The porphyrias are a group of disorders caused by defects in haem biosynthesis (fig 11).). Of the seven main types of porphyria recognised, two are characterised by associated liver disease (table 11).). In porphyria cutanea tarda it is the liver disease which leads to the onset of the porphyria, characterised by blistering, hirsutes and skin fragility of sun‐exposed skin. A number of different liver diseases may precipitate porphyria cutanea tarda including haemochromatosis, alcoholic liver disease and hepatitis C. In contrast, in erythropoietic protoporphyria (EPP) it is the porphyria itself which leads to liver disease, due to progressive deposition and accumulation of insoluble protoporphyrin IX in hepatocytes and bile canaliculi.
EPP is an inborn error of haem biosynthesis caused by mutations in the gene encoding the mitochondrial enzyme ferrochelatase (FECH), the final enzyme in the haem biosynthetic pathway (fig 11).1,2,3,4,5 It was first described by Magnus et al in 1962.6 Ferrochelatase catalyses the insertion of ferrous iron into protoporphyrin to form haem, and when defective or deficient, accumulation of protoporphyrin ensues. Ferrochelatase is active in cells that produce haem including erythroid precursors in the bone marrow7 and hepatocytes.8 However, the majority of protoporphyrin (80% or more) originates from bone marrow with most of the remainder generated by the liver (fig 22).7,9
Protoporphyrin accumulates in the maturing red blood cells during haematopoiesis. When red cells enter the circulation, free protoporphyrin diffuses across the red cell membrane and binds to plasma proteins. The liver extracts protoporphyrin from the plasma, most of which is excreted unchanged into the bile, with the remainder metabolised (by liver ferrochelatase) to haem. Some protoporphyrin is subsequently reabsorbed in an enterohepatic circulation.10
Protoporphyrin‐induced hepatotoxicity is a rare complication occurring in 1–5% of patients, for whom liver transplantation is often required. Since the first liver transplant for EPP in 1980,11 more than 40 further liver transplants have been carried out as treatment for advanced liver disease in this condition. However, liver transplantation fails to correct the underlying metabolic deficiency and protoporphyrin damage to the transplanted liver is likely.
EPP is an inherited disorder with both recessive12,13,14,15,16 and dominant patterns of inheritance (fig 3A, BB).). In most patients with EPP, disease‐causing mutations are present on one allele in association with co‐inheritance of a low‐expression allele.17 This has been demonstrated by case‐control association in 39 families with EPP.18 Using haplotype segregation analysis, a polymorphism was identified in intron 3 (IVS3‐48C) that increases the use of an aberrant splice site.19 The aberrantly spliced mRNA has been shown to be subject to more rapid degradation resulting in a decreased steady‐state level of mRNA, leading to a further reduction in FECH enzyme activity and disease expression.19 The low‐expression variant IVS3‐48C has a prevalence in the white population of France of about 10%.18 Co‐inheritance of a FECH mutation and the low‐expression allele accounts for nearly all cases of expressed EPP,20,21,22,23 with estimated true autosomal recessive inheritance accounting for about 3% of cases.23 Very rarely, alternative mechanisms may reduce FECH activity below the critical threshold for symptomatic disease, including deletion of an FECH gene secondary to leukaemia24 or a dominant negative effect from the mutant FECH allele.25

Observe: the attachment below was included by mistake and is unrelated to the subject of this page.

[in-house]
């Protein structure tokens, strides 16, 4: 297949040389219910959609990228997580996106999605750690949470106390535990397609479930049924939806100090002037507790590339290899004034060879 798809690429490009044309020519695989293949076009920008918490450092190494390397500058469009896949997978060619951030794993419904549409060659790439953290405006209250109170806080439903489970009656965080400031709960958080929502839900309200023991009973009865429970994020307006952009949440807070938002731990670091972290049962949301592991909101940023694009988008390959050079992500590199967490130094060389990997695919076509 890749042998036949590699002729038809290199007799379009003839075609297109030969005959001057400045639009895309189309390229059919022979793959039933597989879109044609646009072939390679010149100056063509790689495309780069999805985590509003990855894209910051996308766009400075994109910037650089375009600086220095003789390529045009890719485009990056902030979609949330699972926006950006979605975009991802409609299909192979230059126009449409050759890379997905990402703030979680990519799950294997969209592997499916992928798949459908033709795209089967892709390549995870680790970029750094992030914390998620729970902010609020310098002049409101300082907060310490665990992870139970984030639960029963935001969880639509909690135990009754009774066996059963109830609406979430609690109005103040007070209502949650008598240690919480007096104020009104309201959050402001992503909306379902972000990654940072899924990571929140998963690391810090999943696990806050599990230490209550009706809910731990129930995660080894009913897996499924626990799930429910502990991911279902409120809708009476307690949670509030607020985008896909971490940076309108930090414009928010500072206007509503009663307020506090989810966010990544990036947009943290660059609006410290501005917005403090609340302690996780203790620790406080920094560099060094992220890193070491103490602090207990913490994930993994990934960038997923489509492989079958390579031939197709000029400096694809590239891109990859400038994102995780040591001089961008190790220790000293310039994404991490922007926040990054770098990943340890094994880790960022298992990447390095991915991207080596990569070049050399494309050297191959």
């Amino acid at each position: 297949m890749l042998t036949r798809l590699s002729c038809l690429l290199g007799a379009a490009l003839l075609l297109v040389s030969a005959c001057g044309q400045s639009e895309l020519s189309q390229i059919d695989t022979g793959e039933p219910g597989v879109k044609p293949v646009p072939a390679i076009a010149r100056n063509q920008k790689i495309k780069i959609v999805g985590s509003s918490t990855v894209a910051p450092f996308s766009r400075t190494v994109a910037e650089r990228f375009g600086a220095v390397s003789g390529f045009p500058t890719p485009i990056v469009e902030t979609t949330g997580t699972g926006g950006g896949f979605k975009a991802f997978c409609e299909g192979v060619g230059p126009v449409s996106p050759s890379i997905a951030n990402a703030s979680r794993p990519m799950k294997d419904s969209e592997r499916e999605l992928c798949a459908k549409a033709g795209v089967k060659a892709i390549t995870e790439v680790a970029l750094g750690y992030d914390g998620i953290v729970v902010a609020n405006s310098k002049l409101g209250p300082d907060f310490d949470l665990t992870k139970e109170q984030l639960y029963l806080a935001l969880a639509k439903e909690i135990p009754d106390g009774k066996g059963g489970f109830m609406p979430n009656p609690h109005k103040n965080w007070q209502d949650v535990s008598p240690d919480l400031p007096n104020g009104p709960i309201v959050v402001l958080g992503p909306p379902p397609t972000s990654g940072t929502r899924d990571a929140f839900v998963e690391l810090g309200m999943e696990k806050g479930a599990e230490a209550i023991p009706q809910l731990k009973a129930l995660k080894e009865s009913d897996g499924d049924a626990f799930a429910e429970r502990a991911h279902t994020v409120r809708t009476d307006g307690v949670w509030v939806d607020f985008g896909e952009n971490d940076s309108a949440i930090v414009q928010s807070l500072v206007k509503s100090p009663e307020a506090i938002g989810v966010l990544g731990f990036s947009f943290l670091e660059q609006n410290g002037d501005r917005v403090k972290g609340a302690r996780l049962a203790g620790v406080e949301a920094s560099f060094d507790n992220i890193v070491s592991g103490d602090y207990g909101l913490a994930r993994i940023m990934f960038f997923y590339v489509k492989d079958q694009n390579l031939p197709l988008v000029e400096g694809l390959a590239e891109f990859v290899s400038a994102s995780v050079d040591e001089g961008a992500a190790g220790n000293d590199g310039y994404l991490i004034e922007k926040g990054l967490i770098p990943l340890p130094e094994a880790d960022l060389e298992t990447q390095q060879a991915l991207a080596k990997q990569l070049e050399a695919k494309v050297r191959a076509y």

The FECH gene was cloned and sequenced in 199026 and subsequently localised to the long arm of chromosome 18 (18q22.31).27 It spans 45 kb and contains 11 exons which code for an enzyme with 423 amino acid residues.28 The enzyme functions as a dimer, which may have reduced stability and catalytic activity in the presence of a mutated subunit.29 Allelic heterogeneity of the molecular defects in the FECH gene has been demonstrated.30 Analysis of the genetic mutations in EPP reveals three main categories:
- Nucleotide substitutions: missense and nonsense mutations caused by single nucleotide substitutions in the coding region; nonsense mutations are null.
- Splice site mutations: these may produce truncated proteins but this has never been directly shown for EPP. Furthermore, these mutations do not always produce stable mRNA transcripts; they may be null or may preserve some activity.
- Frameshift mutations resulting in premature stop codons are always null, the mechanism being accelerated RNA decay.
Minder et al described a significant genotype‐phenotype correlation between so‐called “null allele” mutations and protoporphyrin‐related liver disease in EPP.31 This supported an earlier report which showed major structural alteration in the FECH protein in all of eight cases undergoing liver transplantation for EPP‐associated liver failure.32,33 However, as more data accumulate, it is increasingly clear that the FECH gene mutations by themselves do not account for the severe liver disease phenotype, as the same mutations have now been reported both in asymptomatic family members and in patients from families in which liver disease had not occurred.33,34 There is currently no way reliably to identify patients at risk, and no intervention that is uniformly effective in restoring normal liver function once hepatic failure ensues.